The British Olympic Association will call on the services of Adam Lewis, the QC who helped Wayne Rooney secure a reduction in his England ban, in an attempt to win its campaign to bar British athletes who have served a drugs ban, such as Dwain Chambers, from taking part in next summer's London Games.
The BOA yesterday formally submitted its application to the Court of Arbitration for Sport (CAS) to challenge a recent decision by Wada, the world anti-doping authority, to find the controversial BOA by-law non-compliant with the world anti-doping code.
Wada and the BOA have agreed that the issue can only be settled by CAs and will bide by the Lausanne-based court's decision. The two parties are seeking to get the matter resolved as quickly as possible so selection for the Games is not disrupted. A decision in April is likely; selection for much of Team GB takes place in June and July.
If, as is expected, CAS finds against the BOA, the likes of Chambers and the cyclist David Millar would be eligible for Olympic selection. In October CAS ruled that the International Olympic Committee's doping rule barring athletes from competing in the next Olympics if they had served a ban of six months or more should be scrapped after an appeal by the US 400m runner LaShawn Merritt.
Lewis, one of the foremost experts on sports law, will play a key roll in the BOA's argument that their rule is not a sanction but a selection issue, that it "provides standards that determine whether an athlete is eligible for selection to Team GB for the Olympics." The BOA case will also say, according to a statement released yesterday, that having athletes who "deliberately cheat would damage team morale, atmosphere and cohesiveness. It would also damage the credibility and reputation of the team in the eyes of the athletes and the public. An athlete who deliberately cheats should not take the place of a clean athlete."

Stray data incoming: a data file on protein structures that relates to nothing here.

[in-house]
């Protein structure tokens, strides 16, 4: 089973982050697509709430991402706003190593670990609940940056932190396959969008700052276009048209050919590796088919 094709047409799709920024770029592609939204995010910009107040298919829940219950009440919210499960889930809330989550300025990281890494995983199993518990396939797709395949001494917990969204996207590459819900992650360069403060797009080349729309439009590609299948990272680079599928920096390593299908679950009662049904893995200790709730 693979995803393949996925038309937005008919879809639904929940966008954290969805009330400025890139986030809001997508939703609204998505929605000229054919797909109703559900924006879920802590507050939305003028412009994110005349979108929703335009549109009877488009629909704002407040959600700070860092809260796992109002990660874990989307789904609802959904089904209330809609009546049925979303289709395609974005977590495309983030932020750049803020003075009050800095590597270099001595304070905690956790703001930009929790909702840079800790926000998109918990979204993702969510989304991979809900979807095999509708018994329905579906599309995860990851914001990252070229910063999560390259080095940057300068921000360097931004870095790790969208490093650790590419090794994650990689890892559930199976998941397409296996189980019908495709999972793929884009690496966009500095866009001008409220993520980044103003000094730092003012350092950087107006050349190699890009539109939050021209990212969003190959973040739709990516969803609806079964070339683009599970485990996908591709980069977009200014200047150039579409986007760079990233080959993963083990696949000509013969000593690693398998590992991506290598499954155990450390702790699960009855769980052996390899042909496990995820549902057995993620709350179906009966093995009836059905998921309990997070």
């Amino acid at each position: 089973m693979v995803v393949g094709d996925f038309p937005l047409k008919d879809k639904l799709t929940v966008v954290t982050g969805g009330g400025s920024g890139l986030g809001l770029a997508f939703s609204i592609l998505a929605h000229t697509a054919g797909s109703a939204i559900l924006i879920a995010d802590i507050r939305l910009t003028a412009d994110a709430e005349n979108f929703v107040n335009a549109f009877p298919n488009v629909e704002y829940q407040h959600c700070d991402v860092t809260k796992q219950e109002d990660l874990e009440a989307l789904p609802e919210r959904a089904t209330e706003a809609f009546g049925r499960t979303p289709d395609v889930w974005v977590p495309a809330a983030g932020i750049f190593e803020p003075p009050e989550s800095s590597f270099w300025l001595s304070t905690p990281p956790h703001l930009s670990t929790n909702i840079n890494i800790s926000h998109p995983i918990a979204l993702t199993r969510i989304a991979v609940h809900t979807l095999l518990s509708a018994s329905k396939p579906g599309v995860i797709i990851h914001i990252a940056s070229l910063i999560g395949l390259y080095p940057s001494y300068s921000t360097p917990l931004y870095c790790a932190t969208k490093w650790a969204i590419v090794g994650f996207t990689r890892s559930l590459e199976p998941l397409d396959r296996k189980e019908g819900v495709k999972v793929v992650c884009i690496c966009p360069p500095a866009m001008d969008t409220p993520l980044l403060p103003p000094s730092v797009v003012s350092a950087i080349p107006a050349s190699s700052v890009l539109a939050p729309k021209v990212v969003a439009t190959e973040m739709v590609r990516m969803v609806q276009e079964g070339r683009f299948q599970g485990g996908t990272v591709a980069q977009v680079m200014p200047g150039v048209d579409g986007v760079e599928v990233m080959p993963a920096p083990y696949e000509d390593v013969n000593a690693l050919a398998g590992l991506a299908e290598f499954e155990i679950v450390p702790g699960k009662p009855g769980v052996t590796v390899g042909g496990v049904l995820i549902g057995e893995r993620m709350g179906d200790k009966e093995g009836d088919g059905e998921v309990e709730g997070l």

Colin Moynihan, the BOA chairman, said: "We appreciate the opportunity to explain why our selection policy is entirely consistent with the Olympic Charter and why it is essential for National Olympic Committees to have the independence to determine their own selection issues."
Lewis was part of the Football Association's legal team that convinced Uefa a three-game ban for Rooney for his sending off in a Euro 2012 qualifier was excessive. He also represented Sheffield United when they were awarded an estimated £15m damages against West Ham United over the Carlos Tevez affair. Lewis is no stranger to CAS or doping appeals either. His most remarkable result came when he persuaded the court that positive tests against two Belarus hammer throwers could not be relied upon scientifically. It led to the two having Beijing Olympic medals returned.
David Pannick QC, an expert in human rights and sports law, and Tom Cassels, who acted for the BOA in its successful defence of a legal appeal by Chambers against the ban, make up the legal team.
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